Steady progress was the theme of Tesla’s second-quarter report, released after the bell on Thursday.
Development of the Gigafactory is firmly on track – the company formalized a partnership agreement with Panasonic, and has broken ground at a site near Reno, Nevada. Although, the final location of the factory is still uncertain.
“Consistent with our strategy to identify and break ground on multiple sites, we continue to evaluate other locations in Arizona, California, New Mexico, and Texas,” said Tesla. “The final site for the first Gigafactory will be determined in the next few months, once we have full visibility and agreement on the relevant incentives and processes for enabling the Gigafactory to be fully operational to meet the timing for Model 3.”
Tesla is in the middle of a major upgrade at its Fremont plant, adding more automation and increasing efficiency. A new assembly line will have the flexibility to build both Model S and Model X, and the capacity to produce more than 1,000 vehicles per week. The company expects to deliver 35,000 vehicles in 2014, and over 100,000 by the end of 2015 (which would be more than the total number of plug-ins sold in the US in 2013).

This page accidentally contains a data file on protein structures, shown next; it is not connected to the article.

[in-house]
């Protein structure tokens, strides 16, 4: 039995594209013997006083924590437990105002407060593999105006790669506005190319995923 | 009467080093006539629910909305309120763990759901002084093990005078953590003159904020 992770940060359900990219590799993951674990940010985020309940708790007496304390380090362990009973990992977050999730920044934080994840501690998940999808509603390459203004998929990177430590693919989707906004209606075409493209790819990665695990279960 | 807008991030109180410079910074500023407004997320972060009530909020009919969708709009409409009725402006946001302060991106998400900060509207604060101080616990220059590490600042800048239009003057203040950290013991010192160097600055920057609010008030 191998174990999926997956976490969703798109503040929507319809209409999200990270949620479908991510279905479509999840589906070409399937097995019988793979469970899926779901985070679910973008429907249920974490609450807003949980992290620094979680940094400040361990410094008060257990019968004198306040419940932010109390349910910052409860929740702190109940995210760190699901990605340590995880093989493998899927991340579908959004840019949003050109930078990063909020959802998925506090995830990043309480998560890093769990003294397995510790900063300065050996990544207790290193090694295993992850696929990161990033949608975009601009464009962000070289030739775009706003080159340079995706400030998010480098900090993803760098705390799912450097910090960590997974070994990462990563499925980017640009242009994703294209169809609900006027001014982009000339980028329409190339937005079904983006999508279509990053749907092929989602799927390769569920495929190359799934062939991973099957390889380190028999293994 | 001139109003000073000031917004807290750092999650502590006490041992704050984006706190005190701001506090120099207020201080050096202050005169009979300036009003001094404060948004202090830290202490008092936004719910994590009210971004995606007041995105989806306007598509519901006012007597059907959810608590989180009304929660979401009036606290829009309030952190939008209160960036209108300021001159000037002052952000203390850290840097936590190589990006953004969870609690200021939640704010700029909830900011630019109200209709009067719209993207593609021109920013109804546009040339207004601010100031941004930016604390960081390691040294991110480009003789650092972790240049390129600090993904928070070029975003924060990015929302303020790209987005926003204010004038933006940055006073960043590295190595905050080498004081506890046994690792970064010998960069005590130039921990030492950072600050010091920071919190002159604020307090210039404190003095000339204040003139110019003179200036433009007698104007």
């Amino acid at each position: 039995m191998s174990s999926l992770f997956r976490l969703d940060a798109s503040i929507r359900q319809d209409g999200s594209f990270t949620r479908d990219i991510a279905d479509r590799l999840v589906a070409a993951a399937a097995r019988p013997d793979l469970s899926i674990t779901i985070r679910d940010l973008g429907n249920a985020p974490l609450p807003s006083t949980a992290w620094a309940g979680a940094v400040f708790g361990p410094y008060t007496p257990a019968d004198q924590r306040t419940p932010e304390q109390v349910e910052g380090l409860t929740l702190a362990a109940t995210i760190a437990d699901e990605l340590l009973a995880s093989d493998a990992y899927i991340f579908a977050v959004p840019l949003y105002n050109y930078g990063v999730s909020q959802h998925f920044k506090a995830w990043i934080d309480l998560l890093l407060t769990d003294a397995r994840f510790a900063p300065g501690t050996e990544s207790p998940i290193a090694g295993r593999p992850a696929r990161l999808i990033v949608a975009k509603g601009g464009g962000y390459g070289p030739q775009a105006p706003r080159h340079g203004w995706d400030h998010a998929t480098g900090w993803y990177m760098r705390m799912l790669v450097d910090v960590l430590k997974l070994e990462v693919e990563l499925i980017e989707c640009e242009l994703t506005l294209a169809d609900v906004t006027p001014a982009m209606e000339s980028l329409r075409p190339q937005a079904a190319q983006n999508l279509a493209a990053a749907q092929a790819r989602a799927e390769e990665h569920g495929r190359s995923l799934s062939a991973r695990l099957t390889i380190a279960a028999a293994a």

SEE ALSO: Tesla battery swapping: dead, or just delayed?
Model S demand continues to grow even in established markets. In both North America and Europe, Q2 orders increased at a faster rate than for the rest of the automotive industry, according to the company. Meanwhile, new markets are steadily plugging in – Model S is “off to a very encouraging start in China.” Right-hand-drive Model S are now hitting the roads in the UK and Hong Kong, and Tesla plans to begin deliveries in Japan and Australia later this year.
Model X remains on track to begin production in the spring of 2015. Tesla expects to have operational Alpha prototypes ready within the week, and Beta prototypes later this year.
MORE: Musk says the Model X is a harder design problem but worth the wait
Non-GAAP revenue was $858 million for the quarter, up 55% from a year ago, while GAAP revenue was $769 million. This includes $23 million of powertrain sales to Daimler and Toyota, as production of the Mercedes-Benz B Class Electric Drive begins (and the Toyota RAV4 EV deal winds down).
Q2 non-GAAP net income was $16 million, or $0.11 per share, while Q2 GAAP net loss was $62 million or $(0.50) per share. These figures were slightly better than most analysts’ expectations, and TSLA shares, which had been up and down for the past week, gained a wee bit in Friday’s trading.
Source: Tesla, Green Car Reports